The ways we work have fundamentally changed. People no longer seek just work-life balance. They want the power to choose when, where, and how they work. They want the freedom to create their own schedules, to do work they find meaningful, and to be in a space that suits their unique needs. Gone are the days of a one-size-fits-all nine-to-five. In All the Ways You Work, WeWork members share how they’re reimagining their professional lives and thriving in this new world of work.
After more than a year working from home due to the pandemic, Devin A. Brown was desperate for a change. He felt trapped working from his one-bedroom apartment in downtown New York City. Brown’s dining room table became his office desk, and days passed without interaction with another person.
“I had a very hard time working from home every day. Plus, there were all these distractions at home,” he says. “I needed to go somewhere, to get out of the apartment.”
A new job proved to be the answer: After a long stint at a major consulting firm, in January, Brown made a move to a digital consulting firm with a team of 20. His new position as head of marketing meant endless days of working from home would come to an end.
The company, which embraces a hybrid work model, provides its employees with WeWork All Access passes so they can use any qualifying WeWork location anytime. Brown suddenly had access to dozens of different work offices to explore—rather than choosing between his couch or the dining room table.
On his first day at his new job, Brown was welcomed by the team at WeWork 368 9th Avenue. The team booked an office for Brown’s first week, which he found to be a helpful and productive way to onboard before diving into conducting meetings and working on projects remotely.
As it turns out, in-person workdays weren’t limited to the first week. Often, New York City team members will chat on Slack to decide which location they’ll meet to work for the day. “Every other day we go to a different office,” he says. This has given him a chance to bond with his new team, getting to know his colleagues in a way that fully remote communication sometimes limits.
Discovering favorite work locations
Over time, Brown and the other local team members have developed preferences for a few WeWork locations around the city. WeWork 500 7th Avenue, a large, colorful WeWork location in the Garment District with several floors and plenty of natural light, is a top choice for team collaboration. “There’s just a lot of open space,” he explains.
Brown also has a couple of personal favorites. WeWork 154 West 14th Street, in New York City’s West Village, tops his list. Brown touts the office’s floor-to-ceiling windows, ample desk space, and large, comfortable sofas to relax on during breaks—as well as side table nooks for when he wants to work more privately.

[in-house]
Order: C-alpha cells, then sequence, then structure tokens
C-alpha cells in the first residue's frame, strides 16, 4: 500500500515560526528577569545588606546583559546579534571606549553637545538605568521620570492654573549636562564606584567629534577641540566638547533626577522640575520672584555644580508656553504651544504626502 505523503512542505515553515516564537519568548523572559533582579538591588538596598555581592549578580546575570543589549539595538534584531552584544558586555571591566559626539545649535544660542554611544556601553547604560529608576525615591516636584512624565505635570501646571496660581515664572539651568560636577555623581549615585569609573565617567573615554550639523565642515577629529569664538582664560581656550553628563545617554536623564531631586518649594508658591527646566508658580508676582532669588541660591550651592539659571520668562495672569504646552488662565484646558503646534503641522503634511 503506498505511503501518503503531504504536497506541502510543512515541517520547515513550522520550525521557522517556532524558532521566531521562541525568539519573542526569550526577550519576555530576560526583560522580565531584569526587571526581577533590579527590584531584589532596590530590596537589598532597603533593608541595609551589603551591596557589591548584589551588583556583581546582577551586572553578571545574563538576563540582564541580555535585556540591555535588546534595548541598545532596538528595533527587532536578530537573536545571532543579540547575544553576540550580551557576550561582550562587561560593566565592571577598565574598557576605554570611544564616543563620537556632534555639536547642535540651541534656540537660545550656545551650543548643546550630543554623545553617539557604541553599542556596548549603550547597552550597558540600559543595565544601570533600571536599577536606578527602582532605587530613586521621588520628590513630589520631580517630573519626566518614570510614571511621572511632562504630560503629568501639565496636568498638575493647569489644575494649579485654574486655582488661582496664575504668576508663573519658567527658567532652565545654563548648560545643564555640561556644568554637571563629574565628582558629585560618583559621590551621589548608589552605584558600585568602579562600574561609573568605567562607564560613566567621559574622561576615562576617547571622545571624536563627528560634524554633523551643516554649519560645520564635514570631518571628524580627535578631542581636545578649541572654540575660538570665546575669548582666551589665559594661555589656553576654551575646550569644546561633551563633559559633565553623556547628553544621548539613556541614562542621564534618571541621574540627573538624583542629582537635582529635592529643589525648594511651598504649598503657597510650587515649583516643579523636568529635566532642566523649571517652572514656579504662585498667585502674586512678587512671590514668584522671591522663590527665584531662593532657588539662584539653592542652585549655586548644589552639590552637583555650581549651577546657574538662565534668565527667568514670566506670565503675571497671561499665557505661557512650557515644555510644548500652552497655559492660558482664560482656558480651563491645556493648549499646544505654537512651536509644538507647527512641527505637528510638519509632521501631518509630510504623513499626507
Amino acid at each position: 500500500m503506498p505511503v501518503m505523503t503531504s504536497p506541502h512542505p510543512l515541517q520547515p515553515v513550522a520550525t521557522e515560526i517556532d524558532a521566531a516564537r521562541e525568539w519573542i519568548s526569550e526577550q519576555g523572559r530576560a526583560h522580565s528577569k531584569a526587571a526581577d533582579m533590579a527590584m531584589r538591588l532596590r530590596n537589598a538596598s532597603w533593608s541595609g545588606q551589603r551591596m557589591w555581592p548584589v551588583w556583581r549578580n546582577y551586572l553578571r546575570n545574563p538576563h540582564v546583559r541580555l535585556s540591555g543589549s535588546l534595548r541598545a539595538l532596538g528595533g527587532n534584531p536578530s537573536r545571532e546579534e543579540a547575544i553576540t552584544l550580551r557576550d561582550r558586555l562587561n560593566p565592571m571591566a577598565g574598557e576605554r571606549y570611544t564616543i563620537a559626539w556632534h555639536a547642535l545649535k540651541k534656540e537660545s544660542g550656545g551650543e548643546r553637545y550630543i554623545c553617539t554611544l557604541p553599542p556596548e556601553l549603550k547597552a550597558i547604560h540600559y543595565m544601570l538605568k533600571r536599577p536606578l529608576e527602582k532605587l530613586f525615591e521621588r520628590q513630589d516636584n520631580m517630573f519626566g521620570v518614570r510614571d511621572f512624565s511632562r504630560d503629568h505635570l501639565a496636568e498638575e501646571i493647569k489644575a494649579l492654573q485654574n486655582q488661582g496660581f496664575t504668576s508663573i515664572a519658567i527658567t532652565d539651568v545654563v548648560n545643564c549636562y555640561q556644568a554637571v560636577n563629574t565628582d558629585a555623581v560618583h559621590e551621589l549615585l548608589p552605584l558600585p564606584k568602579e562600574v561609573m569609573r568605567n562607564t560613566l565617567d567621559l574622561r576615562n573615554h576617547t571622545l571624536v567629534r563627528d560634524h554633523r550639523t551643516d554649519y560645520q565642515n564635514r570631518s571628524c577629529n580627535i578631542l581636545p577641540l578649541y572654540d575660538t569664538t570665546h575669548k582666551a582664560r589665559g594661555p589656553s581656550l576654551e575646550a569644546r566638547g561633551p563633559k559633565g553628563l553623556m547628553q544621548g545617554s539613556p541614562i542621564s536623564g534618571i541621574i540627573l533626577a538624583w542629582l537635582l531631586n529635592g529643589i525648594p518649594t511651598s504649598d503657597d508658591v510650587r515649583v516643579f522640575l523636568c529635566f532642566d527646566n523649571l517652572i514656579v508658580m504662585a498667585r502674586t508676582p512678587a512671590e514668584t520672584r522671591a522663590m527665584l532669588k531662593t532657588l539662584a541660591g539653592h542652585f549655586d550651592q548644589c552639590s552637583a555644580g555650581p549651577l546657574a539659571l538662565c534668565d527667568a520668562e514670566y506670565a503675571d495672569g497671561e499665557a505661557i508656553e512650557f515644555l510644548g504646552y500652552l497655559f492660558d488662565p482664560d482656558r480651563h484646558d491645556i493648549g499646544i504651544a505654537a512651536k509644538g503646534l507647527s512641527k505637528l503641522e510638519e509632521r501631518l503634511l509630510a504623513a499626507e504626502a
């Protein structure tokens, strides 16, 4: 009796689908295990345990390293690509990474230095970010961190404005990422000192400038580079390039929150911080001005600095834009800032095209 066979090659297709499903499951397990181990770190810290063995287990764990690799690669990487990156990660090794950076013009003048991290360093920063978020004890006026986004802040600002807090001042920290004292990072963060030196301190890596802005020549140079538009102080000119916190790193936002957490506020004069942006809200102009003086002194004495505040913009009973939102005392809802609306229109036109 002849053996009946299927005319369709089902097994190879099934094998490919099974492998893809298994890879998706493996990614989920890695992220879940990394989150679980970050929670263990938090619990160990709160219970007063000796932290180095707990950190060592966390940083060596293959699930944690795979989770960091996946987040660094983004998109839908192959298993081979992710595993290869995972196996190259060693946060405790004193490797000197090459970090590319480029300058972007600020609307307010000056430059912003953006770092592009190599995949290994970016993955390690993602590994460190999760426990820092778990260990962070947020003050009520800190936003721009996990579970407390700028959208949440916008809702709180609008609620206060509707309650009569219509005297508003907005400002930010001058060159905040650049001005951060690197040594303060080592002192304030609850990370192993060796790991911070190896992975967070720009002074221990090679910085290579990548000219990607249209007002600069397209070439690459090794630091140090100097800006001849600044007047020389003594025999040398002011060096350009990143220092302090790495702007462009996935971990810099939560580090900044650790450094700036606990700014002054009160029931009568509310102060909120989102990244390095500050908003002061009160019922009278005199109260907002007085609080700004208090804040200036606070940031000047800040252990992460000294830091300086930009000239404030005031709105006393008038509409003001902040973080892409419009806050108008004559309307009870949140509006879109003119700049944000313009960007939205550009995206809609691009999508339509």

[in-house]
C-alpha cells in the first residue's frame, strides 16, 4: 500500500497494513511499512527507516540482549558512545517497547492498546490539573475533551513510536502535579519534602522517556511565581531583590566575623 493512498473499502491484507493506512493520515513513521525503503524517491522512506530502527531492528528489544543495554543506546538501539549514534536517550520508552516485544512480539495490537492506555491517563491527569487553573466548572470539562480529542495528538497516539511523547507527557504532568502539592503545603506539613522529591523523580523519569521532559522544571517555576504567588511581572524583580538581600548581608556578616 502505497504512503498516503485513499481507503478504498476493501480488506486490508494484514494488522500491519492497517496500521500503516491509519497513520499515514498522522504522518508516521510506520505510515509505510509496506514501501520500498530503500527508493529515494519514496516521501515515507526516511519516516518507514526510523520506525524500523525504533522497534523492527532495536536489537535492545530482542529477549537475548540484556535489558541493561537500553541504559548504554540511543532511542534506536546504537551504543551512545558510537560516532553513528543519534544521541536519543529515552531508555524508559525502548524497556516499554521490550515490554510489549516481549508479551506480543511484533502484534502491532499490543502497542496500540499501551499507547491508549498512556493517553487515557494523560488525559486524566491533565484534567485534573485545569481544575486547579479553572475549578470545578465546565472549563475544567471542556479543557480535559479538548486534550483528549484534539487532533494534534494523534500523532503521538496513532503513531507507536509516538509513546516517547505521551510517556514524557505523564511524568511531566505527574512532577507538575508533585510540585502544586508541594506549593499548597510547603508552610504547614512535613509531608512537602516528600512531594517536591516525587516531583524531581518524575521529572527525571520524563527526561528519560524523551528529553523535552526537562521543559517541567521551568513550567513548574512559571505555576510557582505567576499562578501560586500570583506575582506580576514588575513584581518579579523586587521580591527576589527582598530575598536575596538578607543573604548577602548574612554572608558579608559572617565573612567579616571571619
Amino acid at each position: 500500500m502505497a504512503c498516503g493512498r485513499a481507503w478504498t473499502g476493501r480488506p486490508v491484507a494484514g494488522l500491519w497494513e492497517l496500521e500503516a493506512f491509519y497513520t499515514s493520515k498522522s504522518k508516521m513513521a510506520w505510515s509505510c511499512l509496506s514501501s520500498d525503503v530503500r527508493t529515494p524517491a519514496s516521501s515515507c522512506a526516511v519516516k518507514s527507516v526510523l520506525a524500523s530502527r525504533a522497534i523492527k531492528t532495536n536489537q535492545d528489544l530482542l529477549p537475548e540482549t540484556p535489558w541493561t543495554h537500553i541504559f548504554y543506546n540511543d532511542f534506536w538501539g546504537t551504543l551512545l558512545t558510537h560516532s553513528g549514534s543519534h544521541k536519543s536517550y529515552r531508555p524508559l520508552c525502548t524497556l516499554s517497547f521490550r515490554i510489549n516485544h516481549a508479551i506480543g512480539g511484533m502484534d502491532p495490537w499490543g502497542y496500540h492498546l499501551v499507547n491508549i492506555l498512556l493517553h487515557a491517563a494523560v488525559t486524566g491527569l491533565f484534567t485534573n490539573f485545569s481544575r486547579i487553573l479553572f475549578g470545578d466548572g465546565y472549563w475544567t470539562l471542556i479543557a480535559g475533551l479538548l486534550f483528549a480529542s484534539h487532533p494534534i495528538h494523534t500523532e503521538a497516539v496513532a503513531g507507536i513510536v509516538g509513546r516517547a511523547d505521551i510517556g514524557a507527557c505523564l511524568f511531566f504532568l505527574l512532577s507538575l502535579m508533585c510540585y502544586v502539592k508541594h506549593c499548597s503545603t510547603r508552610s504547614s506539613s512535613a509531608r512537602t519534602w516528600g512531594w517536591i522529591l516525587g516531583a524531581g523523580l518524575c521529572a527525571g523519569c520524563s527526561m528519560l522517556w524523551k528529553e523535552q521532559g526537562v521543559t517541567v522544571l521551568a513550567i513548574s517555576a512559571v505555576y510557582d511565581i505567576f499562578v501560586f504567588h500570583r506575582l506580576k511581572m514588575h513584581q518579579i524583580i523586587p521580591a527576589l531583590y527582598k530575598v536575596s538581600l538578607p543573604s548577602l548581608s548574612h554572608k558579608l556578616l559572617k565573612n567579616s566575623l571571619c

Every other day we go to a different office.Devin A. Brown, digital marketing consultant and strategist
Then there’s WeWork 199 Water Street, located in the Financial District. It’s Brown’s go-to on the days he’s not working with his team, as it’s a convenient walkable commute from his home. WeWork 199 Water has a large lounge area with plenty of plants that give the space an open and calm feeling, he says. And it doesn’t hurt that the desks and table nooks are positioned by the floor-to-ceiling windows, giving members a view of downtown Manhattan.
Just a month in, Brown has already established his preferred work routine. He gets to the office early to snag his preferred seating—and today it’s a desk with a comfortable desk chair by a window at WeWork 199 Water Street.
During a normal workday, Brown might have a few calls and meetings that he’ll either take at his desk or in one of WeWork’s phone booths. If he’s leading a meeting, he’ll generally use the phone booth for more privacy.
For larger team group meetings and strategy work, the team will book a private conference room. WeWork’s flexible conference room policy allows teams to book these spaces on an as-needed basis.
Finding structure after WFH
Leaving home for an office gives Brown a structure to his day that he’d been missing. He enjoys the clear delineation of where work ends and his personal life begins.
Though he’s still settling into his new role, Brown has been excited to discover some of the added perks that come with being a WeWork member. He’s attended pop-up events hosted by WeWork’s community organizers, where members get to meet the extended WeWork community over doughnuts, snacks, or happy hour.
He especially enjoyed a succulent-themed pop-up event at WeWork 880 Third Avenue, where members were able to choose a succulent plant to take home, along with instructions on how to take care of it indoors. These days, Brown tends to work outside his apartment four days a week, but on the day he stays home, that touch of greenery is a welcome addition to his now-occasional WFH space.
Leeron Hoory is a writer based in New York City who covers real estate, politics, and technology. Her work has appeared in Quartz, The Village Voice, Gothamist, Slate, and Salon, among others.